Apparently, You're More Likely to Buy This When You're Feeling Stressed
If you've ever turned to a shopping spree to cure a bout of stress, you're not alone. However, according to science, there are certain products people tend to buy more when they're feeling out of sorts—and it's not shoes. A recent study published in the Journal of Consumer Research found that people are more likely to spend money on cleaning products when they feel out of control, Apartment Therapy reports.
The study set out to research a connection between the desire for control and consumer purchasing. Researchers asked some participants to write a short essay about a time when they felt in control of a situation and others to write about a time when they felt that they had no control over a situation. After the writing exercise, they were asked to go grocery shopping.
A look at the participants' receipts revealed that those who wrote about a lack of control purchased over double the number of utilitarian products than those who wrote about having control. Forget splurging on luxury items—when it comes to coping with stress, apparently products like cleaning supplies, tools, and stationery are all it takes to feel calm.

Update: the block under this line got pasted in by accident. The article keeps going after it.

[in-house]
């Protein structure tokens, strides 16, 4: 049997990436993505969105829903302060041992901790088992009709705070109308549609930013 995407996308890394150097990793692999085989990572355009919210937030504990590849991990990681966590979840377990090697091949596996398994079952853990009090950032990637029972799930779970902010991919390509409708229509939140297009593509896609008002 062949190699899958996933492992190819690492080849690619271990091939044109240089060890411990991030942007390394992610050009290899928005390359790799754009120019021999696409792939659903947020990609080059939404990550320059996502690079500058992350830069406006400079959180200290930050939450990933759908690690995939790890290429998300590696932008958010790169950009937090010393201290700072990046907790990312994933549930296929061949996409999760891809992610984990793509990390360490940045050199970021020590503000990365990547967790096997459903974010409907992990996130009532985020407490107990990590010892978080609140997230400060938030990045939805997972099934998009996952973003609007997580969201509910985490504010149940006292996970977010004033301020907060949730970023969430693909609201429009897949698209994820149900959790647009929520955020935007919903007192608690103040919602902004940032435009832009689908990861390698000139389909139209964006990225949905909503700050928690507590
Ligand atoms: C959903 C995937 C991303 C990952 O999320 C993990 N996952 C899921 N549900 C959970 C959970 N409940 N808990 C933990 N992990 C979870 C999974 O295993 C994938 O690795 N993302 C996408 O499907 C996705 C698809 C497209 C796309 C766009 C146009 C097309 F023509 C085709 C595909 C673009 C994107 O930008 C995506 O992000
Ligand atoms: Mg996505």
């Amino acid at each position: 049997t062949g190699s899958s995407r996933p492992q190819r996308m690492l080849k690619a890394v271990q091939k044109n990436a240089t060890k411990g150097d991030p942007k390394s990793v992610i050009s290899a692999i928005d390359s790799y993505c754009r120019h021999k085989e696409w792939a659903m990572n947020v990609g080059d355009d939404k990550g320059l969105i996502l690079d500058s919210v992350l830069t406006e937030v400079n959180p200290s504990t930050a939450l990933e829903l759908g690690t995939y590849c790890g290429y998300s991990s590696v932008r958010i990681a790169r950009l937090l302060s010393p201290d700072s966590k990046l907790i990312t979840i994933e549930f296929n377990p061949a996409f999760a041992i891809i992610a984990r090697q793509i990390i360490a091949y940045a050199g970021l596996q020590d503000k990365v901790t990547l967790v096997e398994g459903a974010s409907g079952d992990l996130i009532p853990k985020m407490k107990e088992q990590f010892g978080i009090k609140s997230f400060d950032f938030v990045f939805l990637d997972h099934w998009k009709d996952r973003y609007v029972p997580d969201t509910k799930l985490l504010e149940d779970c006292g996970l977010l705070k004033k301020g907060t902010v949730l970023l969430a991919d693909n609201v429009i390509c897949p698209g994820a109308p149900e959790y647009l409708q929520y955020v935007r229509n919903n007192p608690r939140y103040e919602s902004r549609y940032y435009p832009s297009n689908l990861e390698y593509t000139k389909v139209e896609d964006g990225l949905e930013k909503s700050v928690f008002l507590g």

"Consumers compensate for a loss of perceived control by buying utilitarian products (e.g., household cleaning agents) because of these products' association with problem-solving, a quality that promotes self-control," write the authors of the study. This explains why you may attempt to regain control in your life through the simple task of cleaning after dealing with something you may not have had control over. It's certainly not an unhealthy way to create a sense of order in your life, but cleaning will never fix a serious issue that might be plaguing you. Next time you find yourself stocking up on extra cleaning supplies, ask yourself if a recent situation is bothering you so you can get to the root of the issue.
Read the full story at Apartment Therapy, and then learn about the essential oils that can help diminish feelings of anxiety.